Social Media in the Spotlight Again
The National Labor Relations Board (NLRB) has issued another social media decision, finding that a Maryland ambulance company violated the National Labor Relations Act (NLRA).
An employee of the ambulance company posted a social media note on her Facebook wall indicating that she had been fired by the company. William Norvell, a current employee of the ambulance company posted a response on social media – that the former co-worker get a lawyer and take the company to court. He also later added that she “could contact the labor board.”
Someone turned over a printed copy of the posts to the ambulance company's HR Director who, after consulting with the COO, decided to terminate Norvell. The NLRB found that the termination violated the NLRA.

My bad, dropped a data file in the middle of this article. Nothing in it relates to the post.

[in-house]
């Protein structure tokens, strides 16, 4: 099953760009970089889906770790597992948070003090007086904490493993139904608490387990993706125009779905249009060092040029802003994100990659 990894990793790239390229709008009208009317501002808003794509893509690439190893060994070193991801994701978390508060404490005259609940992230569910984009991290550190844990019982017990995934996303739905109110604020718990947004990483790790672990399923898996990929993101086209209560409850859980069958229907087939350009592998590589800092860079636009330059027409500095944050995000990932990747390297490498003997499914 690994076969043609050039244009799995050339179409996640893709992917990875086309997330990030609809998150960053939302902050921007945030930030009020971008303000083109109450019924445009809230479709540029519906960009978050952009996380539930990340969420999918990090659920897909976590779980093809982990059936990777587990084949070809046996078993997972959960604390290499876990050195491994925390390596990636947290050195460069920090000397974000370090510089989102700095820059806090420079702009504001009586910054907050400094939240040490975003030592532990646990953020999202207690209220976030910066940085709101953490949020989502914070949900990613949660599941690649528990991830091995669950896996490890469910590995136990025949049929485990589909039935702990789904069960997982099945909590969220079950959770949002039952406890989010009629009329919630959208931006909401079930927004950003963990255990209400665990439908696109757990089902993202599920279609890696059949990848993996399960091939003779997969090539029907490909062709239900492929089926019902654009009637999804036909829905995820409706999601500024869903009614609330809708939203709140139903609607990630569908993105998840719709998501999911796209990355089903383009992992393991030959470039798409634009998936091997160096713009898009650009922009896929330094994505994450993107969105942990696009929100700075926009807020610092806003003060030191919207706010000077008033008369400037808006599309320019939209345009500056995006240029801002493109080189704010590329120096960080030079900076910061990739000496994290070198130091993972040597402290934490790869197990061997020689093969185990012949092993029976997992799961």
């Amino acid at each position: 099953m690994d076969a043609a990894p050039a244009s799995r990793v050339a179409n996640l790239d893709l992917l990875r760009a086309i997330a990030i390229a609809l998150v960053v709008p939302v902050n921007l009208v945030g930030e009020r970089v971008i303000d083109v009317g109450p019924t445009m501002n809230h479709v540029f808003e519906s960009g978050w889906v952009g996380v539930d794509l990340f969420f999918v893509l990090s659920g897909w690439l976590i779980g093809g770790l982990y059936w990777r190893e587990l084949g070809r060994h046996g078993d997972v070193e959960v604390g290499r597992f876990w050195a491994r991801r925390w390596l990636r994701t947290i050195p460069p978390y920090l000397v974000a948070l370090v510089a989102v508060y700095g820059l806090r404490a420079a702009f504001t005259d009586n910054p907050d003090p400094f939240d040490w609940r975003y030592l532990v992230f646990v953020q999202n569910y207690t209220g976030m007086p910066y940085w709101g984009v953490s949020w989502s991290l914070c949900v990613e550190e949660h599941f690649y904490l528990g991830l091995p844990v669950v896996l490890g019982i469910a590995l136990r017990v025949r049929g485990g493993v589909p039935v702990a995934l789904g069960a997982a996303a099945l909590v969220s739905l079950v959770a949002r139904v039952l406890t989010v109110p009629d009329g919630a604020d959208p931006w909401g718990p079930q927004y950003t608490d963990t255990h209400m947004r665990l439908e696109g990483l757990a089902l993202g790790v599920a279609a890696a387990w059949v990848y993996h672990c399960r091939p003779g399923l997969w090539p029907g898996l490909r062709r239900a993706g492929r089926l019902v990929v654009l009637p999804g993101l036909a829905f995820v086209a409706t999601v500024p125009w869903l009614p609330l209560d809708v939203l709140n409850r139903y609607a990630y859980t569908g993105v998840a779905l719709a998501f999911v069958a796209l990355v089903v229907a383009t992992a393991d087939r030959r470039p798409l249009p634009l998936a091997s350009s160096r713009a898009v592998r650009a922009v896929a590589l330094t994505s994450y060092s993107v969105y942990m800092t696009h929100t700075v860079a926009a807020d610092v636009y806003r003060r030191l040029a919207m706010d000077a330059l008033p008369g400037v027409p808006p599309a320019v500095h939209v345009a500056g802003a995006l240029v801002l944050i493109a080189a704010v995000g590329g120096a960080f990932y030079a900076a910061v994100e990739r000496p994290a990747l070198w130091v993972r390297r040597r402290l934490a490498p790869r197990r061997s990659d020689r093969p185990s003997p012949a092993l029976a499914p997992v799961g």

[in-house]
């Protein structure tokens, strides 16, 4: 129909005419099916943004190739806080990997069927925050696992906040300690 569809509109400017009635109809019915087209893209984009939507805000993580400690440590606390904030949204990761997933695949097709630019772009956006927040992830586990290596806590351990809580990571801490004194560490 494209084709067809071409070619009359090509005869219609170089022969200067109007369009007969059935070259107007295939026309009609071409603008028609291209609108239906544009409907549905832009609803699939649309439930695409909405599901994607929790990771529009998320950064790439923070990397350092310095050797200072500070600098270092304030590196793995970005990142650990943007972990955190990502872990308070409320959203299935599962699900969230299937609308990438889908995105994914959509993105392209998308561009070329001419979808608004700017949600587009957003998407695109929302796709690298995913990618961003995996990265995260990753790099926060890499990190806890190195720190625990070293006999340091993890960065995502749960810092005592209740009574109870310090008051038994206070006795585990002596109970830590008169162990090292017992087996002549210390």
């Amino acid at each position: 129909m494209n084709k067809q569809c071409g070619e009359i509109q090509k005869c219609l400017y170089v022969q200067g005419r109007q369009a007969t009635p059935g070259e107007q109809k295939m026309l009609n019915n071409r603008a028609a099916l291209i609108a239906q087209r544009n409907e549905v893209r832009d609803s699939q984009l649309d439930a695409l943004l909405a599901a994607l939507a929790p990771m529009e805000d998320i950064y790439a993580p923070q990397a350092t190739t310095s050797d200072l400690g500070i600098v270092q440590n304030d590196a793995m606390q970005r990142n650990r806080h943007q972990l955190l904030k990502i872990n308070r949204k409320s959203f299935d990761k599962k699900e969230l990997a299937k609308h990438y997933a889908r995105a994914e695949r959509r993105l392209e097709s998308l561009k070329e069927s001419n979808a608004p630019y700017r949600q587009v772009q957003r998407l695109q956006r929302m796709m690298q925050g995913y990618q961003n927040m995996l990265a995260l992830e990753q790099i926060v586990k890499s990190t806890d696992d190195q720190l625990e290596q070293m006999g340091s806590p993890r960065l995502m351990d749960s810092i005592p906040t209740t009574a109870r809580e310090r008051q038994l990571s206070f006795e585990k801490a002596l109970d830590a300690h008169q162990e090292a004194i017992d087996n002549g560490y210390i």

One of the basic foundations of employment law is this:
Thou shalt not take adverse action…
Thou shalt not take adverse action against an employee in response to the employee's protected activity.
The law prohibits this. It's called retaliation. You may not punish someone for doing what the law provides he may do.
Applied in this context, the former co-worker had a right to consult a lawyer as well as the right to contact “the labor board,” whether that meant the state Department of Labor or the Regional Office of the NLRB.
If her termination had been for lawful reasons, a lawyer would have told her so. Regardless, she had a right to investigate her legal rights either way.
In turn, Norvell had a right to suggest his former co-worker investigate those rights. Consequently, Norvell was engaging in protected legal activity for which he could not be punished.